Utilizing CFIR for improvement and implementation of transitional care management in a rural, academic healthcare system

From the 2021 HVPAA National Conference

John Morrissey (Tuck School of Business, Dartmouth College; Geisel School of Medicine, Dartmouth College), Henry Fang (The Dartmouth Institute, Dartmouth College; Section of General Internal Medicine, Dartmouth-Hitchcock Medical Center), Christina Tsai, Marshall Ward, Ashley Takahashi, Stephen Liu

Background

The discharge process, time to follow-up, and transitional care management for hospitalized patients is wrought with challenges. Given the reduced resources, these challenges are exacerbated in rural settings.¹ Incorporating innovative strategies tailored to serve the needs of the target population are important in creating an effective transitional care delivery system for patients in the rural setting. The Consolidated Framework for Implementation Research (CFIR) has been applied previously to multiple clinical implementation scenarios with improved outcomes.² Herein, we describe the process by which we set out to improve the transitional care delivery system at our facility, using the CFIR framework, by initially engaging in conversation with our staff members and patients. We were able to implement ideas from the published literature into our improvement initiative and develop future steps to create a more robust transitional care system.

A review of an internal database showed the readmission rate, defined as readmission within 30 days of discharge, was as high as 25% for hospital medicine patients in FY2019. High readmission rates are financially costly to the hospital as they increase utilization of inpatient services and reimbursement penalties. The existing transitional care management process for hospital medicine had many gaps in care, primarily in the areas of triaging patients to appropriate follow-up appointment times after discharge, communication between our inpatient and outpatient teams, and inefficiencies in workflow. To reduce readmissions, multiple aspects had to be changed.

Objective

To apply CFIR towards challenges in transitional care at our facility and organize implementation steps towards improvement.

Methods

The CFIR framework is used to facilitate design, evaluation, and implementation of evidence-based interventions. An abbreviated version of the CFIR framework was used to direct our approach to improve our transitional care delivery system. We conducted telephone surveys and interviews with discharged patients to understand positive aspects of the current system as well as aspects that needed improvement. Similar engagement and group meetings were conducted with staff to understand current processes and gaps in care delivery in transitional care management. Recognizing that triaging patients would be important due to a resource limited number of post-discharge clinical appointments due to availability, we conducted inferential statistics based on clinical variables to assess the best method for predicting hospital readmission after discharge.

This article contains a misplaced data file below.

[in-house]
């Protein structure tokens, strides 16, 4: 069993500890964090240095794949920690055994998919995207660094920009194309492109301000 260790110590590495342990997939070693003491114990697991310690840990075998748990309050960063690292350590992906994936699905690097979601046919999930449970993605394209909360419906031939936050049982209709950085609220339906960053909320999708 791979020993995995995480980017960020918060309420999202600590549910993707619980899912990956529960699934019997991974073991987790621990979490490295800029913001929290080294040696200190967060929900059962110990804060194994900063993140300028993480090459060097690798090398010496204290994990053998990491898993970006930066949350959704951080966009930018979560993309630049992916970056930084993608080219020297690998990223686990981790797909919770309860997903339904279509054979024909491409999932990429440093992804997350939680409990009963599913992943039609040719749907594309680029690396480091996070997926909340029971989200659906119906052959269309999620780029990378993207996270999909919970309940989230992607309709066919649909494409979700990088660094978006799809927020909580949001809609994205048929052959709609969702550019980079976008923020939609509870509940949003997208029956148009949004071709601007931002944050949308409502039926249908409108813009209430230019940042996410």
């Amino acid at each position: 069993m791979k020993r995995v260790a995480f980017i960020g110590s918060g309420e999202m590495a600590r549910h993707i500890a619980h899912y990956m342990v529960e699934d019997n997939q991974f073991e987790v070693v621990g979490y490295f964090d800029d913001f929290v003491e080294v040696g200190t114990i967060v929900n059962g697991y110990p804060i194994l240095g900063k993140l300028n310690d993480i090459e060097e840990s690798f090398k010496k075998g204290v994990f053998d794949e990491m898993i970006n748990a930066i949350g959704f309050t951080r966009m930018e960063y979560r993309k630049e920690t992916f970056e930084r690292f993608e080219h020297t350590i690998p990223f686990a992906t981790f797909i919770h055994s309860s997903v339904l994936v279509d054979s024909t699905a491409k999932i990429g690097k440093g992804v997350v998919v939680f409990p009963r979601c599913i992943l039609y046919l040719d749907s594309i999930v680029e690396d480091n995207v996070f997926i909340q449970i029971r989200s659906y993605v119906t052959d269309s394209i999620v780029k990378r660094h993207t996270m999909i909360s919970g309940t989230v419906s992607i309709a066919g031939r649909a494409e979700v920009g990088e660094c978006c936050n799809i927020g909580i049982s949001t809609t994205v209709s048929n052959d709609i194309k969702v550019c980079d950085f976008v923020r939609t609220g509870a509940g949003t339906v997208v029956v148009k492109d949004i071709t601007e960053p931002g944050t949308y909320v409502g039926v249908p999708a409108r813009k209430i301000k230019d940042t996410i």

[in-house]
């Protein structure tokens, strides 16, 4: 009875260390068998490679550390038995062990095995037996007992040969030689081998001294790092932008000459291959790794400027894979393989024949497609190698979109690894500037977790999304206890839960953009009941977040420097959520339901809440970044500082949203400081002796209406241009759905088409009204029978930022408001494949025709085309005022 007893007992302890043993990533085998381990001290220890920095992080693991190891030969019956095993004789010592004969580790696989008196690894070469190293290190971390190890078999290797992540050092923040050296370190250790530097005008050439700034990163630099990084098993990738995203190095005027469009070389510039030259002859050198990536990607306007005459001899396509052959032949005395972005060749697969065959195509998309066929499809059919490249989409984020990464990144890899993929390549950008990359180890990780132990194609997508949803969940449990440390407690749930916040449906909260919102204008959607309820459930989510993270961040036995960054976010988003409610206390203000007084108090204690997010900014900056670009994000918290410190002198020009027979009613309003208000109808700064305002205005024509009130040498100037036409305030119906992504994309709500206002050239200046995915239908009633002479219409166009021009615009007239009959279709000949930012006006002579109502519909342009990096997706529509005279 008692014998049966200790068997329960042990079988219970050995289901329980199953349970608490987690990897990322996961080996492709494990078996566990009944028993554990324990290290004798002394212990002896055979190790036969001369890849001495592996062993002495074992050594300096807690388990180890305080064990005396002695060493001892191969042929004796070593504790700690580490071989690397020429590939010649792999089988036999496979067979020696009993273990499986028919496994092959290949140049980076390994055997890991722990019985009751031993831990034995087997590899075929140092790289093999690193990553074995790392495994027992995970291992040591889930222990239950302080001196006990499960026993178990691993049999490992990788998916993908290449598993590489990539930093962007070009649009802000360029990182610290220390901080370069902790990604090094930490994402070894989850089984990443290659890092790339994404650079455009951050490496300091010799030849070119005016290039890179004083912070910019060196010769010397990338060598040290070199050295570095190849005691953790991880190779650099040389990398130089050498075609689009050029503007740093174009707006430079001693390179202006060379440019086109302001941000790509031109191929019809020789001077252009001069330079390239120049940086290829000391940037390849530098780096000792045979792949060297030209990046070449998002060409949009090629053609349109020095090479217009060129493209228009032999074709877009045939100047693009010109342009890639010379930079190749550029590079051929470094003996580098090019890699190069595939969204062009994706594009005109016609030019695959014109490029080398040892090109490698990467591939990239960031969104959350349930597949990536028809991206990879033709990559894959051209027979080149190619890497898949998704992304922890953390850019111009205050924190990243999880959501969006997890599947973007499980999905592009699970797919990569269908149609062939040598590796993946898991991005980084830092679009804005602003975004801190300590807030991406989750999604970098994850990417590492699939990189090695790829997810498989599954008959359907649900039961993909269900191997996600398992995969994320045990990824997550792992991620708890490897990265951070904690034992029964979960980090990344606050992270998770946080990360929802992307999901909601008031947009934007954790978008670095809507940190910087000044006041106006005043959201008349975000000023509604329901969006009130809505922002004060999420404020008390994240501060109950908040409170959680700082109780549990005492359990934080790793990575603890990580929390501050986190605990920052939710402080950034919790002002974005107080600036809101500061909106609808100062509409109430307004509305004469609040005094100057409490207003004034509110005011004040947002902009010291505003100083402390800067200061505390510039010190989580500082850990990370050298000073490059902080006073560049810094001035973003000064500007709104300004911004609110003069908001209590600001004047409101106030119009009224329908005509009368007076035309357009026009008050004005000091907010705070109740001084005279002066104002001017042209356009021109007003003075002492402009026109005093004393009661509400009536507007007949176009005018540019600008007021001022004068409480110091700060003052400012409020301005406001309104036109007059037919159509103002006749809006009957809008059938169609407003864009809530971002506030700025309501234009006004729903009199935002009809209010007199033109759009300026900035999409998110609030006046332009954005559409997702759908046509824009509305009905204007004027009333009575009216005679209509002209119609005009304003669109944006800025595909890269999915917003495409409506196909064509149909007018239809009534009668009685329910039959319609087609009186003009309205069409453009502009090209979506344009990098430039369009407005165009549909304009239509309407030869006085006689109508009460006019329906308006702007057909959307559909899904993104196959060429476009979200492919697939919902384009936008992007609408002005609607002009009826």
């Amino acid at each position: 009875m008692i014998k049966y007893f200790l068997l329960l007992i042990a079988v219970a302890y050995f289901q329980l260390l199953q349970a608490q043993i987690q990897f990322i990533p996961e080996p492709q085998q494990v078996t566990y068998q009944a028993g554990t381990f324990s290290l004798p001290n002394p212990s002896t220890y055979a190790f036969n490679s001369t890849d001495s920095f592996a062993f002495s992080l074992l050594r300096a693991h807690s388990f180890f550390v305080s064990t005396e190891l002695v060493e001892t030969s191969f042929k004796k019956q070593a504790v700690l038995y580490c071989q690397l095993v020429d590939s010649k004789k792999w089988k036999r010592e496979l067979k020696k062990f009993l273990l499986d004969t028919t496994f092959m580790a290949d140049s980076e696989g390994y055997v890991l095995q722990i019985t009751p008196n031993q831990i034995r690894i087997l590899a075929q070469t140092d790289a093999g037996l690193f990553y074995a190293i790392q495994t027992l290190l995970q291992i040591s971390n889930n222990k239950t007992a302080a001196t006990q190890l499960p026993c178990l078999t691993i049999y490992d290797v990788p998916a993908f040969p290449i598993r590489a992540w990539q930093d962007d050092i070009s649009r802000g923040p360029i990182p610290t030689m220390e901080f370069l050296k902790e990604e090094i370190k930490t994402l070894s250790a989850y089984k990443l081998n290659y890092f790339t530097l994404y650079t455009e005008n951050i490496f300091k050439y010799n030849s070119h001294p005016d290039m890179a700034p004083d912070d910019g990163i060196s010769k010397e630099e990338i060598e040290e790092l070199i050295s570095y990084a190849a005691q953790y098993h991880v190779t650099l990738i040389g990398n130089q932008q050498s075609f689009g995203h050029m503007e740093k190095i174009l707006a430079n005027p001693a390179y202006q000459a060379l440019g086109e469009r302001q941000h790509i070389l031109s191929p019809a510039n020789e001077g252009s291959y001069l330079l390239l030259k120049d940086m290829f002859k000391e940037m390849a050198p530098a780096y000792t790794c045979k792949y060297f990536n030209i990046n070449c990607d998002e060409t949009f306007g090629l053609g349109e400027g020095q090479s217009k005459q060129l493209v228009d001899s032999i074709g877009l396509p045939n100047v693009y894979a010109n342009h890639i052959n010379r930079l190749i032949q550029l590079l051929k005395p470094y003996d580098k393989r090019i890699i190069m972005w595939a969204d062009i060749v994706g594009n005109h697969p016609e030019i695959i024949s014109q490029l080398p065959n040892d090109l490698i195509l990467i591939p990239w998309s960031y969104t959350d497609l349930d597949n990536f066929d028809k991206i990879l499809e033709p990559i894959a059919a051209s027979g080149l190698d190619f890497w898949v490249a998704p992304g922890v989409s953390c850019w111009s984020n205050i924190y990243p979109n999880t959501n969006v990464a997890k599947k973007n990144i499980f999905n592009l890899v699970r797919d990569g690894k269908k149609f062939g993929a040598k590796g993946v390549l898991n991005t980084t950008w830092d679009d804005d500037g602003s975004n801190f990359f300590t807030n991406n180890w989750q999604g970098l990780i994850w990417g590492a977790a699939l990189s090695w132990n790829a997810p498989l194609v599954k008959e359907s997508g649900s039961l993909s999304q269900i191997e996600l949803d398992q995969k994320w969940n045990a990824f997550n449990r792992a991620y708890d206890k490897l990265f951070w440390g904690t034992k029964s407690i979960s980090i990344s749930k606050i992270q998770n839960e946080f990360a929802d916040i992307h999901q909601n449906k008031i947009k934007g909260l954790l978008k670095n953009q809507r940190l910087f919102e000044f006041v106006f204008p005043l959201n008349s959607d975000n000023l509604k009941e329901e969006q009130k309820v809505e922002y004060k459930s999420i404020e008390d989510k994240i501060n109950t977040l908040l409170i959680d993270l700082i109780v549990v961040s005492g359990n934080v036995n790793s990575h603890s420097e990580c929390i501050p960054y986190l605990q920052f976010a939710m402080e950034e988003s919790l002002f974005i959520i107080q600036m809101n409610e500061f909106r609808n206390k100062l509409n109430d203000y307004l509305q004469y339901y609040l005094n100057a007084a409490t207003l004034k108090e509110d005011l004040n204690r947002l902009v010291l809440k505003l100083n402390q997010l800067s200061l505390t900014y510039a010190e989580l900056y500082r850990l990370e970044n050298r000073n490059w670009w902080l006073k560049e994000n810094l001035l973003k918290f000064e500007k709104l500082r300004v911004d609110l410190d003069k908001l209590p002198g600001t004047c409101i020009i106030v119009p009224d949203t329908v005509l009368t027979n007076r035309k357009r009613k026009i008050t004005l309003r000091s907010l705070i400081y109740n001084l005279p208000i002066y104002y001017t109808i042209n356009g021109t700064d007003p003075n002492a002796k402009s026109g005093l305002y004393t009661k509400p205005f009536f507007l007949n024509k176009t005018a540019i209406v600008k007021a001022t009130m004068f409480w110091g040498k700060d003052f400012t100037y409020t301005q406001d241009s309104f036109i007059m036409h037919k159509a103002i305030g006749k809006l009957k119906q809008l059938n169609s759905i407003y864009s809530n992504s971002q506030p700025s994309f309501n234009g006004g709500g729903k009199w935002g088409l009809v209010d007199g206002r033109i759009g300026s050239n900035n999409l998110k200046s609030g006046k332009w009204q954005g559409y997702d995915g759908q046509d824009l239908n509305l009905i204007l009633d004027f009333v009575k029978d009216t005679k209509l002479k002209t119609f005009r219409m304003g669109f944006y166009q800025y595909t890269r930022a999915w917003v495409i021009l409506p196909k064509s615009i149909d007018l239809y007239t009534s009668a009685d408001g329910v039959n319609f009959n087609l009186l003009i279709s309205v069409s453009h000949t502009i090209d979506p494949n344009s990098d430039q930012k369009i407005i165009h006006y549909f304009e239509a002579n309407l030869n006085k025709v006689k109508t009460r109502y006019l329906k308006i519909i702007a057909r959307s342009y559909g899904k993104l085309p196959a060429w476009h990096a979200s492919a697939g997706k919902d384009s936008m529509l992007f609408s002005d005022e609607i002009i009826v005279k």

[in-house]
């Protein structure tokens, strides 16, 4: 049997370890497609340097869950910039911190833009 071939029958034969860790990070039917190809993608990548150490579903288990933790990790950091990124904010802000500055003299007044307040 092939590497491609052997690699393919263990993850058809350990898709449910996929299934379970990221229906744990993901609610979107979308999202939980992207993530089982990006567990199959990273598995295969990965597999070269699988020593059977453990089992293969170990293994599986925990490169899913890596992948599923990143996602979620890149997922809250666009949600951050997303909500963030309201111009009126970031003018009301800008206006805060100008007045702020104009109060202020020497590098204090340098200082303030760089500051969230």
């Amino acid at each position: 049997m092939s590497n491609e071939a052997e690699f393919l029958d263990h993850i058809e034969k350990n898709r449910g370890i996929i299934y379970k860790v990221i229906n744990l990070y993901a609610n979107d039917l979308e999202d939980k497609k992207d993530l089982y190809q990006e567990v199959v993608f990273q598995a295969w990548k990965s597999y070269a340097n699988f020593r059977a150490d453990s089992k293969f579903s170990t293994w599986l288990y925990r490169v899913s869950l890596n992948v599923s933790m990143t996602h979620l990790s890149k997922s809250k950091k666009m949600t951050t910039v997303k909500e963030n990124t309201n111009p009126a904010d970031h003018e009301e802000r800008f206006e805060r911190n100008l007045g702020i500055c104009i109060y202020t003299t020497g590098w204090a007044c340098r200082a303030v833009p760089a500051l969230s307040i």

Results

Through interviews conducted with patients and care providers, we found the following challenges, barriers, and facilitators (themes that care staff and patients voiced as positives for changes in transitional care) through our conversations. A new process map was created to improve care coordination and clearly delineate responsibilities between the inpatient and outpatient teams. Meetings involving key stakeholders were scheduled at regular intervals with the purpose of improving transitional care delivery. This also served to open lanes of communication among inpatient and outpatient care teams, which previously were not apparent. We internally validated a risk score based on inferential statistics for readmission and the risk score is being implemented into our discharge process.

Conclusion

The CFIR framework helped organize the potential challenges our initiative may encounter when improving our transitional care delivery system. The internal and external interviews, surveys and meetings conducted allowed for greater understanding of gaps in care and improved coordination between teams. We are optimistic that our internally validated risk score will more specifically direct the patients at the highest risk of readmission toward the TCC.